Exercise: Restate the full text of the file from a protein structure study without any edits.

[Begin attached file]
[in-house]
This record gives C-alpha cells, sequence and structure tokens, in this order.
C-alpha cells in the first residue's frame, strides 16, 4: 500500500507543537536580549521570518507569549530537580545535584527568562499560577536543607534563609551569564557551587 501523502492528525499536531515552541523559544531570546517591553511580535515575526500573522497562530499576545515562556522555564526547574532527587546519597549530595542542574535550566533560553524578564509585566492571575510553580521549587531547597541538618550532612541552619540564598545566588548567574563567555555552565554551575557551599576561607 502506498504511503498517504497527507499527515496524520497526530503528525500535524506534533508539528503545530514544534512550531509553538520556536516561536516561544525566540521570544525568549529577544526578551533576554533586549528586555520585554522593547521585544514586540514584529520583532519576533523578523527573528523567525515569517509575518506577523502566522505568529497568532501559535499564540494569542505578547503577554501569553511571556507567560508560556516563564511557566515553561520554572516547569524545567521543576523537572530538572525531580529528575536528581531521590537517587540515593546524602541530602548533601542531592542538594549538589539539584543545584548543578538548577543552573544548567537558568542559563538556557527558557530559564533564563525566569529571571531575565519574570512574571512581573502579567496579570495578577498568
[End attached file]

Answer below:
[in-house]
This record gives C-alpha cells, sequence and structure tokens, in this order.
C-alpha cells in the first residue's frame, strides 16, 4: 500500500507543537536580549521570518507569549530537580545535584527568562499560577536543607534563609551569564557551587 501523502492528525499536531515552541523559544531570546517591553511580535515575526500573522497562530499576545515562556522555564526547574532527587546519597549530595542542574535550566533560553524578564509585566492571575510553580521549587531547597541538618550532612541552619540564598545566588548567574563567555555552565554551575557551599576561607 502506498504511503498517504497527507499527515496524520497526530503528525500535524506534533508539528503545530514544534512550531509553538520556536516561536516561544525566540521570544525568549529577544526578551533576554533586549528586555520585554522593547521585544514586540514584529520583532519576533523578523527573528523567525515569517509575518506577523502566522505568529497568532501559535499564540494569542505578547503577554501569553511571556507567560508560556516563564511557566515553561520554572516547569524545567521543576523537572530538572525531580529528575536528581531521590537517587540515593546524602541530602548533601542531592542538594549538589539539584543545584548543578538548577543552573544548567537558568542559563538556557527558557530559564533564563525566569529571571531575565519574570512574571512581573502579567496579570495578577498568